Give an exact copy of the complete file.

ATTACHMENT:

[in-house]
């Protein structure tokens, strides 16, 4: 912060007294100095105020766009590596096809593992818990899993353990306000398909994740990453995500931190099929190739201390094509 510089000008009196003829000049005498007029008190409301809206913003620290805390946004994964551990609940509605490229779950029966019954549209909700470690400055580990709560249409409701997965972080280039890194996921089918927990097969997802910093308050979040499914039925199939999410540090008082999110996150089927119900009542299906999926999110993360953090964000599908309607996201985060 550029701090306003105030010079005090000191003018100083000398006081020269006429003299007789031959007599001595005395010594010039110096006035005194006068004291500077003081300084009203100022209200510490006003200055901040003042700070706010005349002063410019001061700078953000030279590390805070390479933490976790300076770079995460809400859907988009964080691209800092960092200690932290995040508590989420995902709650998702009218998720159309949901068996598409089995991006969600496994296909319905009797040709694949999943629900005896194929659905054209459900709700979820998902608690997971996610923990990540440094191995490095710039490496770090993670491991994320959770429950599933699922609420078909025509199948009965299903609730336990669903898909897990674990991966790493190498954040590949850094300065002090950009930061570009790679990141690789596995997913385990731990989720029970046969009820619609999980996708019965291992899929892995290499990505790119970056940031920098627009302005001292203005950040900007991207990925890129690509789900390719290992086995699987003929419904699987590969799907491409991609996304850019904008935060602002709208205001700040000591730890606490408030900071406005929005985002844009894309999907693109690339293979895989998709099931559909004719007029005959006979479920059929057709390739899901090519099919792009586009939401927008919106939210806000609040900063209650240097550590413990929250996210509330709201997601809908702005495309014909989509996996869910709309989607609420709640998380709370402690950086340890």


[in-house]
């Protein structure tokens, strides 16, 4: 912060007294100095105020766009590596096809593992818990899993353990306000398909994740990453995500931190099929190739201390094509 510089000008009196003829000049005498007029008190409301809206913003620290805390946004994964551990609940509605490229779950029966019954549209909700470690400055580990709560249409409701997965972080280039890194996921089918927990097969997802910093308050979040499914039925199939999410540090008082999110996150089927119900009542299906999926999110993360953090964000599908309607996201985060 550029701090306003105030010079005090000191003018100083000398006081020269006429003299007789031959007599001595005395010594010039110096006035005194006068004291500077003081300084009203100022209200510490006003200055901040003042700070706010005349002063410019001061700078953000030279590390805070390479933490976790300076770079995460809400859907988009964080691209800092960092200690932290995040508590989420995902709650998702009218998720159309949901068996598409089995991006969600496994296909319905009797040709694949999943629900005896194929659905054209459900709700979820998902608690997971996610923990990540440094191995490095710039490496770090993670491991994320959770429950599933699922609420078909025509199948009965299903609730336990669903898909897990674990991966790493190498954040590949850094300065002090950009930061570009790679990141690789596995997913385990731990989720029970046969009820619609999980996708019965291992899929892995290499990505790119970056940031920098627009302005001292203005950040900007991207990925890129690509789900390719290992086995699987003929419904699987590969799907491409991609996304850019904008935060602002709208205001700040000591730890606490408030900071406005929005985002844009894309999907693109690339293979895989998709099931559909004719007029005959006979479920059929057709390739899901090519099919792009586009939401927008919106939210806000609040900063209650240097550590413990929250996210509330709201997601809908702005495309014909989509996996869910709309989607609420709640998380709370402690950086340890």